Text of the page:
University Hospitals' innovation accelerated during the pandemic; here's what is coming next

David Sylvan, president of UH Ventures, the innovation and commercialization arm of University Hospitals in Cleveland, sees innovation as essential during the pandemic.

Mr. Sylvan outlines the projects he is working on to support the health system's efforts to care for COVID-19 patients and plans to resume elective procedures.

Question: What are your top two to three priorities today?

David Sylvan: As anyone in healthcare delivery can appreciate, we are simultaneously pursuing a number of parallel tracks. Each work stream is driven by our system's unified command center, focusing on an overarching set of imperatives for our patients; our caregivers, and our community.

Inasmuch as Ohio in general, and our system specifically, might be experiencing a more muted impact compared to other states and regions, we certainly haven't been unscathed by the pandemic, and continued preparation and positioning for any uptick in infection rates and admissions remains an ever-present priority. This includes continuous monitoring of PPE burn rates for each category with our supply chain leadership; physician and nurse load balancing by location; expansion of infection and antibody testing, etc.

Simultaneous to these measures, UH is also well into our reactivation and readiness planning. This multi-faceted initiative focuses on developing relevant and actionable communications for our system and community; tailoring health advice and solutions for various organizations and businesses, and directing employees and employers to the appropriate resources. These playbooks will be aided by technology, and a variety of novel solutions are currently being vetted.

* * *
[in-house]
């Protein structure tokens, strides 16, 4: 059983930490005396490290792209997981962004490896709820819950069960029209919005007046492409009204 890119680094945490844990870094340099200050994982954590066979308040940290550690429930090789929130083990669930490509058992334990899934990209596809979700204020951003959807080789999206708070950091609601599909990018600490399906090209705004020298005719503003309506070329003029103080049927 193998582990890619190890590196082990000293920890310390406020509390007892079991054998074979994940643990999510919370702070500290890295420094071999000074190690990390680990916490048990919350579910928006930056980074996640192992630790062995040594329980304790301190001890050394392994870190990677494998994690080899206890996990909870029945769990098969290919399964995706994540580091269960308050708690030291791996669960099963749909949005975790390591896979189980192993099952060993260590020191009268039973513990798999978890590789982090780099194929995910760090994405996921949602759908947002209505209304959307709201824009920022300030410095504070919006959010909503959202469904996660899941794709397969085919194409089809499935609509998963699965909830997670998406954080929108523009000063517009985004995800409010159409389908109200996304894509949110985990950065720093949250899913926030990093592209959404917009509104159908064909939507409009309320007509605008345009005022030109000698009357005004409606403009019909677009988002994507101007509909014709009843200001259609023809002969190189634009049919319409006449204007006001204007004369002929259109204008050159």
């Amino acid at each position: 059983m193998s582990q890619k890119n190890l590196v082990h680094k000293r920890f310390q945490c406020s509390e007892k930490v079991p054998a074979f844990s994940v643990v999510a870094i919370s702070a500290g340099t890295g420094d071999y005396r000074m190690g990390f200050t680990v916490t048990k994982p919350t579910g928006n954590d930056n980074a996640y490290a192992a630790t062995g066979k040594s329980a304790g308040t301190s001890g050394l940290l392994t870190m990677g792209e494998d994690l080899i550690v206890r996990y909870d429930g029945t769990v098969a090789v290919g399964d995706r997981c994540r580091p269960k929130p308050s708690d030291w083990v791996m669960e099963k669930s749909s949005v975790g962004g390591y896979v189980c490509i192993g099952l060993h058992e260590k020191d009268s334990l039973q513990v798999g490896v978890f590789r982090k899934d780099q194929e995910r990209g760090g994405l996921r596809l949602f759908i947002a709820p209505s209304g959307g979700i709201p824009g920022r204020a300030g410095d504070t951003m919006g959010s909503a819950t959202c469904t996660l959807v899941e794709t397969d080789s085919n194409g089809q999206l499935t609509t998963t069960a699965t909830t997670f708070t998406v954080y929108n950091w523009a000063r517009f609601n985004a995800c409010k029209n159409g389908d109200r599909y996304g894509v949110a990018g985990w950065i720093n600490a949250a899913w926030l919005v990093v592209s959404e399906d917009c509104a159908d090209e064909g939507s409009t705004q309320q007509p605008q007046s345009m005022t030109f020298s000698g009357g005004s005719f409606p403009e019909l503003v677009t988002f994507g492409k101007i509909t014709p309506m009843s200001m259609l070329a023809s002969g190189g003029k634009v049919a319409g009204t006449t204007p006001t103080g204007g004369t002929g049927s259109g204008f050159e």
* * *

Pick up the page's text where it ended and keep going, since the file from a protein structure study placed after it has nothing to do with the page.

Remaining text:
We're also building and pressure-testing the sequence and timing of the re-opening of certain of our facilities for non-essential and elective procedures. This is obviously aligned with our reactivation planning, and will be informed by an ongoing assessment of our system's conditions; guidance from state and federal authorities, and an understanding of backlogs and the capacities to deploy informed by our data and analytics teams.

Finally, and this is certainly not an exhaustive list, we remain very vigilant when it comes to the emotional and mental wellbeing of our colleagues, especially those on the frontline of care. We have mobilized a number of resources in this regard, and are fortunate to have an existing integrative health platform through which these offerings are continually refined and delivered.

Q: How do you anticipate COVID-19 will change your strategy in the next six to 12 months?

DS: Let me speak to the UH Ventures and Innovation strategy for now, as our broader system's strategy is going to continually be informed and adjusted in response to multiple variables that are still to play out. If this crisis has revealed anything, it’s that rapid innovation is essential, and not just in the areas of therapies or devices, but the manner in which we partner with nontraditional or previously unaffiliated businesses and eco-system partners. Here at UH, we have benefitted greatly from the willingness and enthusiasm of local, regional or even international companies; designers and engineers, and their generous offers of their time; their skills and knowhow, as well as financial resources to assist us in this fight. Moreover, the beneficial outputs of these collaborations are happening at unprecedented speeds.